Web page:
Tata Steel, which has a plant employing hundreds of workers in Corby, plunged into the red today (Thursday, May 23) with losses of £840m after wiping £1bn off the value of its European arm, which has a UK workforce of 18,500.
The overall post-tax figure for the group represents a sharp fall from the previous year’s £642m profit, and is largely accounted for by the write-down.
Tata said “severely depressed conditions” in Europe and the UK had left steel demand almost 30 per cent lower than 2008 pre-recession levels, leading to last week’s writedown, though underlying performance in the region had improved with increased volumes in the last quarter.
Unions have said the company’s woes will concern staff in the UK at sites including Port Talbot, Rotherham and Scunthorpe, which are still reeling from 900 job cuts last year.
Tata, which bought Anglo-Dutch steel giant Corus in 2007 for £6.2bn, has endured a tough time during the downturn as demand from construction and car-making dived, forcing thousands of lay-offs and plant closures.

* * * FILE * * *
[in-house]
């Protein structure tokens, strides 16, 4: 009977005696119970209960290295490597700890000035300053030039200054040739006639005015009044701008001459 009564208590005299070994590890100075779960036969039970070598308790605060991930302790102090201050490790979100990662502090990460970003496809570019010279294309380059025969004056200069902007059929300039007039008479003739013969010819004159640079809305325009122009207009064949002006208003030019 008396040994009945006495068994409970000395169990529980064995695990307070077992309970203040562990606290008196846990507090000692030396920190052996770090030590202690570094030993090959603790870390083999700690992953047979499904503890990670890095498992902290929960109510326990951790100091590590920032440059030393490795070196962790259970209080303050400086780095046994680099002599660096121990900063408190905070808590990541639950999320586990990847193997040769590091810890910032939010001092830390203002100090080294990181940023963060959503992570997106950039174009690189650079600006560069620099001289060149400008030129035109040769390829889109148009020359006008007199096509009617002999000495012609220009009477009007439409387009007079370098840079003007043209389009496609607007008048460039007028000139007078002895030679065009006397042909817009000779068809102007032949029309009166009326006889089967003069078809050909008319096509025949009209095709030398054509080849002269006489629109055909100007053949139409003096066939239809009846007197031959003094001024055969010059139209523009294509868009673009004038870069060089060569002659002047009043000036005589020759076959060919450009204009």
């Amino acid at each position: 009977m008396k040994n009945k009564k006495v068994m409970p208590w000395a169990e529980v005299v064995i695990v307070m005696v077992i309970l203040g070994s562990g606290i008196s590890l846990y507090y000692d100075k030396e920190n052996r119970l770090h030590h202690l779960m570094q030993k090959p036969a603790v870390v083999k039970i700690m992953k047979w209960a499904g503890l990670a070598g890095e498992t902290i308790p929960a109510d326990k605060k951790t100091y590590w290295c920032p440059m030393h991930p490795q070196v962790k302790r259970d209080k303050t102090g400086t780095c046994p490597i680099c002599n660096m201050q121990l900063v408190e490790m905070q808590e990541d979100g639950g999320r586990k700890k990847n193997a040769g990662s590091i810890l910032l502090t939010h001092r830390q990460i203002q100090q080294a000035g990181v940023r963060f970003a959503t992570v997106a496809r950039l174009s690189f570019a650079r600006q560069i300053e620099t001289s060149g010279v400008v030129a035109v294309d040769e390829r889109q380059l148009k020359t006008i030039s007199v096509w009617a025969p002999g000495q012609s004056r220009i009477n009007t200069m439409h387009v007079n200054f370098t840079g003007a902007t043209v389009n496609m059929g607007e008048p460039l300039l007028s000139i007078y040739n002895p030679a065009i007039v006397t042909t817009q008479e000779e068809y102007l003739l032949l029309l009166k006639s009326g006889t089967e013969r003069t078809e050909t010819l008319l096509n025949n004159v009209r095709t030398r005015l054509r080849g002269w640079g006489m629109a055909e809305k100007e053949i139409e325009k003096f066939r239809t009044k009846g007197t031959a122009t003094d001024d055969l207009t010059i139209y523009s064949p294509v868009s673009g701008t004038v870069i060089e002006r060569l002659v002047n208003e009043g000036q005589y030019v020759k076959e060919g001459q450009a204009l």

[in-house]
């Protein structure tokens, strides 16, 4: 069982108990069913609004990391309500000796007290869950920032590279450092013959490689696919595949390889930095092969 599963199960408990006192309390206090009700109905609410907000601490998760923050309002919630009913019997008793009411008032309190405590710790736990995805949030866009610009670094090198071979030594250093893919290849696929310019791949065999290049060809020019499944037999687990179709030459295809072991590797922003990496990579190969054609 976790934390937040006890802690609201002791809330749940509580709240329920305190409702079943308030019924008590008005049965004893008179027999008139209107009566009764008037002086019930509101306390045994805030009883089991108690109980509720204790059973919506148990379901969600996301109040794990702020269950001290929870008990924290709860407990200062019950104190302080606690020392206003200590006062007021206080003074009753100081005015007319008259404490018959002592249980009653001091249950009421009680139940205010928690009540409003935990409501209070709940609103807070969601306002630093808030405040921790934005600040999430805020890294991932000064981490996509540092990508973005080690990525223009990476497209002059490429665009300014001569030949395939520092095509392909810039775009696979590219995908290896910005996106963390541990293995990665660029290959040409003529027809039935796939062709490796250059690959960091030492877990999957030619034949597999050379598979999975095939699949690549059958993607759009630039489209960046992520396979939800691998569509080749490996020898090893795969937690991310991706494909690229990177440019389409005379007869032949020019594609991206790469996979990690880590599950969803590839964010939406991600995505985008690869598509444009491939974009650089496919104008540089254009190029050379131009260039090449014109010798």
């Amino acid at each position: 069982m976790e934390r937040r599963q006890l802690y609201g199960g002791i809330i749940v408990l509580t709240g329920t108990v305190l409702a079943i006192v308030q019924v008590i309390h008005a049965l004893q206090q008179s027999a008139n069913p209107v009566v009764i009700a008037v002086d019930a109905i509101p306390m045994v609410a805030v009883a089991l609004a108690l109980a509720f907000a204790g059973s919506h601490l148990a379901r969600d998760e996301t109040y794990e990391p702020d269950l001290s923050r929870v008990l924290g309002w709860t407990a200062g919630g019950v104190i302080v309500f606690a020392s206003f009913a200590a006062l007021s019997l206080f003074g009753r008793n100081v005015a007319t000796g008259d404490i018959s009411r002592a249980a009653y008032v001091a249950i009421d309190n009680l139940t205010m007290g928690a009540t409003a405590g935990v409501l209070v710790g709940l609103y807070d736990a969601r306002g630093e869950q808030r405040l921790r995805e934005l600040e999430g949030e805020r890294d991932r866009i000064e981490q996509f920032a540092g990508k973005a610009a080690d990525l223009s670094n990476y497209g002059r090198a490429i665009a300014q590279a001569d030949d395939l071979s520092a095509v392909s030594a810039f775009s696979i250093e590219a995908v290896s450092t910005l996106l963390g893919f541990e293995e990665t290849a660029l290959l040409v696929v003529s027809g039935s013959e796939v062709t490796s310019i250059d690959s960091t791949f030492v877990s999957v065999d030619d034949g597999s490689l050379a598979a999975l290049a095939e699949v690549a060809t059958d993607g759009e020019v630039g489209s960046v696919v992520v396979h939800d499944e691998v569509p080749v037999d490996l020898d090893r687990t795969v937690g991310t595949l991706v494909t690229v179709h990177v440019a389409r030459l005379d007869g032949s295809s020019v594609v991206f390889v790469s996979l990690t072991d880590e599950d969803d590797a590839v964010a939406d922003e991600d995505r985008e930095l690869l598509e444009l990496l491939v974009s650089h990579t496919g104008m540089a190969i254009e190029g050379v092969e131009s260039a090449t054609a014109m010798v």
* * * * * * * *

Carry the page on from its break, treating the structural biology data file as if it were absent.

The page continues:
Its UK employees represent more than half of the company’s European workforce. The firm announced its latest wave of redundancies in November, including 600 in south Wales, as part of a drive to cut costs.
Announcing today’s results, Tata said deliveries were down in its European operations over the year, largely due to repairs and outages, but that the re-lighting of a blast furnace at Port Talbot after a £220m re-build has helped performance in the fourth quarter.
The company said that it was continuing a programme of restructuring, cost-cutting and efficiency while also taking on 500 apprentices in the UK over the past couple of years.
Tata Steel is part of the huge Indian Tata Group, which also owns Jaguar Land Rover.